Vegetables that can be sown this month include:
- Spring onions – for overwintering to provide a crop in the late spring.
- Japanese onions – Grown from sets and overwintered for a crop in June/July.
- Quick maturing and hardy salad crops – Choose the right varieties and you’ll have a fresh supply of salads that will see you well into the winter
Varieties of onion worth a try include Radar, Senshyu, Red Cross, White Snowball and Troy.
If you have a greenhouse the soil borders, or even old grow bags with their summer plants removed, can be used to grow vegetables more commonly grown outdoors. They are grown throughout the winter, either to provide a catch crop (i.e. a fast-growing or immature crop, filling a space where the ground would otherwise be left bare) or for an early crop next spring. Try carrot, lettuce, coriander, basil, radish and turnip for quick/baby crops; try spring onion as an over-wintered crop.
Onions sown in the spring will be ready to lift when the tops begin to turn yellow and fall over. Lift, complete with tops, brush off loose soil, and lay them out to dry in a bright, airy place sheltered from rain and damp. This seasoning process is necessary if they are to keep in storage without rotting through the winter. They are ready to store once the tops have dried.
Maincrop potatoes are ready for lifting in the first half of this month. If possible, lift during a dry spell, drying them in the sun for an hour or two before storing. If you notice any signs of blight – brown patches on the leaves – in the days before harvest, remove the haulms immediately.
Allow one or two courgettes on a selected courgette plant to grow into marrows. Raise the fruits off the ground on a brick or tile and turn them as they grow to allow even ripening. Once the skin is hard they can be picked for storage, lasting a couple of months if stored correctly.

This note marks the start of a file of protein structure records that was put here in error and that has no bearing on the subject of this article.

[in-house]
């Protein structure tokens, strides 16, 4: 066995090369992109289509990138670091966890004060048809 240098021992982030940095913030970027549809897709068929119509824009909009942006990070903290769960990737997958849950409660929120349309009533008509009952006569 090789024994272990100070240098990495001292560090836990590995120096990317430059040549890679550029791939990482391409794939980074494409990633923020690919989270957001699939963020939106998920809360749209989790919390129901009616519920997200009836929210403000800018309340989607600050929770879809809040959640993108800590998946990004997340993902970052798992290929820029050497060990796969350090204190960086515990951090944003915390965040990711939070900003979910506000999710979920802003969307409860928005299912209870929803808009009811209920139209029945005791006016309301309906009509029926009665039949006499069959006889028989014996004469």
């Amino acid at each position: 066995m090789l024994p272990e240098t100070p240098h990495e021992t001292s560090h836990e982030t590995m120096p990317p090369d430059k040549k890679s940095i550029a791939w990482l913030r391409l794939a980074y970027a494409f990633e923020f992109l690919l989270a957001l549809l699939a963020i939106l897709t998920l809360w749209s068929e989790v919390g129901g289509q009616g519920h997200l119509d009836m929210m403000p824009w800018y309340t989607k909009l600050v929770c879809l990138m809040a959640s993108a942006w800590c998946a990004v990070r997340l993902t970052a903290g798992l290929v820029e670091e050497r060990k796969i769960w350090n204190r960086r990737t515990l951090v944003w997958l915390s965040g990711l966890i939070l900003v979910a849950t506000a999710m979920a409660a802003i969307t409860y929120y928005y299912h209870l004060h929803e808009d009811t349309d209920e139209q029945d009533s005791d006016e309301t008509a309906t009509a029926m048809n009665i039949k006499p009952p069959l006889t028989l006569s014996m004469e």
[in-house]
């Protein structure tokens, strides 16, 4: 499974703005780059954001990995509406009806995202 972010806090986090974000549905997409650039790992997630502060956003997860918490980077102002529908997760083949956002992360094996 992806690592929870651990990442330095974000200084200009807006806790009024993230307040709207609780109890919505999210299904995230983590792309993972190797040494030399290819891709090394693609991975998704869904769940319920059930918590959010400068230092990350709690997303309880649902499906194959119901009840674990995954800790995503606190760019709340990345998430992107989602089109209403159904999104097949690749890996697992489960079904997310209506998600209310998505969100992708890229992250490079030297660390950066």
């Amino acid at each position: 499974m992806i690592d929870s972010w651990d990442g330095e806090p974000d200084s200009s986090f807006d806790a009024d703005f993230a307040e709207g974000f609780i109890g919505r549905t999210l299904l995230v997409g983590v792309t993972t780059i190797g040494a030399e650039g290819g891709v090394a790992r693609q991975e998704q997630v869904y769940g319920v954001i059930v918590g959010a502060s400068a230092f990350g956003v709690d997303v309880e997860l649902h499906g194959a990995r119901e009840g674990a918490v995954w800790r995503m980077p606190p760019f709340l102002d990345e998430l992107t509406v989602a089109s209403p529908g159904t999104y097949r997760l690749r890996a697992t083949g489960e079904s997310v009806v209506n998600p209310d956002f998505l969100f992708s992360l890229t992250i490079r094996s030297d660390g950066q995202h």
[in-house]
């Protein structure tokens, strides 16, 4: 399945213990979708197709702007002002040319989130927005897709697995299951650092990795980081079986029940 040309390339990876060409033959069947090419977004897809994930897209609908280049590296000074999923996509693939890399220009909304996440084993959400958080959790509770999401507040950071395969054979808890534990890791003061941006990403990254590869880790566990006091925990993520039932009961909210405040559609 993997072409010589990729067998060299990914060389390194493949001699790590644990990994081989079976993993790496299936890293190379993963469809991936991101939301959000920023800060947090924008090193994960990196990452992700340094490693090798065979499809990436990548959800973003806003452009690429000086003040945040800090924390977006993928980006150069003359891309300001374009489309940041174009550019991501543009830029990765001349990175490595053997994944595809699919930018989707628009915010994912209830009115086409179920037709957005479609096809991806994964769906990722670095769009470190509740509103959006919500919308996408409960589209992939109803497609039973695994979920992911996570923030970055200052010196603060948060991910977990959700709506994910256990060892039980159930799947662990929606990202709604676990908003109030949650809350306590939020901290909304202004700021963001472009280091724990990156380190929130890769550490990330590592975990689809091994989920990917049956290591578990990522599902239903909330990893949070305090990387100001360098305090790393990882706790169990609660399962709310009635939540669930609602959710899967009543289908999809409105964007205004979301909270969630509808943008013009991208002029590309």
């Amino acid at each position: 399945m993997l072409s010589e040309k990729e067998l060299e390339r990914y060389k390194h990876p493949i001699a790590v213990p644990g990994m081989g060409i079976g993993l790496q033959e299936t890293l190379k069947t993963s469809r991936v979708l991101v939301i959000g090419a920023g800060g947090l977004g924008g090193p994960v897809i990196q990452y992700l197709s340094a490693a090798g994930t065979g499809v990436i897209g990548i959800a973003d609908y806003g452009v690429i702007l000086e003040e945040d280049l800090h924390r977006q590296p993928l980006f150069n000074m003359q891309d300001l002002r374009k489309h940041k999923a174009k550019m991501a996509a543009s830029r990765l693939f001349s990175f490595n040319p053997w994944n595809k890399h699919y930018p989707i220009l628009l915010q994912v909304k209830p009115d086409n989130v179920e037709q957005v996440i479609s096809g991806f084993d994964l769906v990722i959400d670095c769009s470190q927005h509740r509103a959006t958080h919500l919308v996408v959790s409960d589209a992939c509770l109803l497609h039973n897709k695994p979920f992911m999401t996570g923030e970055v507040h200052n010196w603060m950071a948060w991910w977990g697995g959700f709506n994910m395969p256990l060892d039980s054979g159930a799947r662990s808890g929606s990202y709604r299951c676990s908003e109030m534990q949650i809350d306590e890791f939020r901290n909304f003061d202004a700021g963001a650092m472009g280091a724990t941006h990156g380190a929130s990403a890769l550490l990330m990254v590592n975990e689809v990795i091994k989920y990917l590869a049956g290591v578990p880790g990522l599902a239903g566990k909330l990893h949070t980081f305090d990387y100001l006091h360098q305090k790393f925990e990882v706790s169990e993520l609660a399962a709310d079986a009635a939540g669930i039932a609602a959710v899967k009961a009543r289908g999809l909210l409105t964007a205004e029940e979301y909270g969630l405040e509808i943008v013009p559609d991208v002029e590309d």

reen manures are crops sown as temporary ground cover on otherwise bare patches of land, and whose roots and foliage are grown specifically for incorporating into the soil. They can be used to improve the soil structure and take up nutrients that would otherwise be washed out of bare soil by the rain. Some will also fix nitrogen from the air into the soil. Next spring, dig them into the soil at least a month before the subsequent food crop is sown, or remove them to the compost heap.
Green manures that can be sown now for overwintering include field beans, forage peas, winter tares, forage rye, phacelia and white tilney mustard. (The first three of these, because they are legumes, have the additional benefit of fixing nitrogen from the air into the soil.)
If you intend to plant bare-root fruit trees/bushes this autumn then get catalogues from suppliers now and start thinking about what you want to order. Although you won’t be planting until November, popular stock from good suppliers disappears fast, so be first in the queue.
Cut the grass beneath apple, pear and plum trees nice and short so that you can see where fruit has fallen.
Victoria plums will be at their best in the first week or two of this month. Check daily for ripened and fallen fruit.
All pruning of plums and cherries should be done by now. Pruning outside the summer months of active growth greatly increases the chances of stone fruit getting canker and silver-leaf disease.
Tie in new canes of summer raspberries as they grow. With blackberry, tayberry, wineberry and loganberry, once the fruit has been picked from the one-year-old fruiting canes remove them completely. Tie in new (current season) canes in their place.
Pea, bean (french, broad and runner), courgette, pumpkin/squash, pepper/chilli, lettuce, chard and tomato seeds can all be collected and stored for sowing in subsequent years. Also, many annual flowers – for example nigella, marigold, nasturtium, eschscholzia, godetia, amaranthus – will proffer a ready supply of free seeds.
Consider trench composting on a selected bed after it becomes free of crops (e.g. onions or potatoes) this month. Dig a trench one spade deep, then over the coming months fill it up with your compostable waste, mixing each deposit with some soil and covering the mixture with the remaining soil as you go. Next year, the bed will be ideal for crops that thrive in a water retentive soil – runner beans, pumpkins, courgettes and sweetcorn for example.
September is traditionally the time to give hedges one last trim before the end of the season. Now is a good time for a final cut because any tender new growth, which is susceptible to winter frost damaged, will be removed. Also, cutting at this time of year will not stimulate any new growth.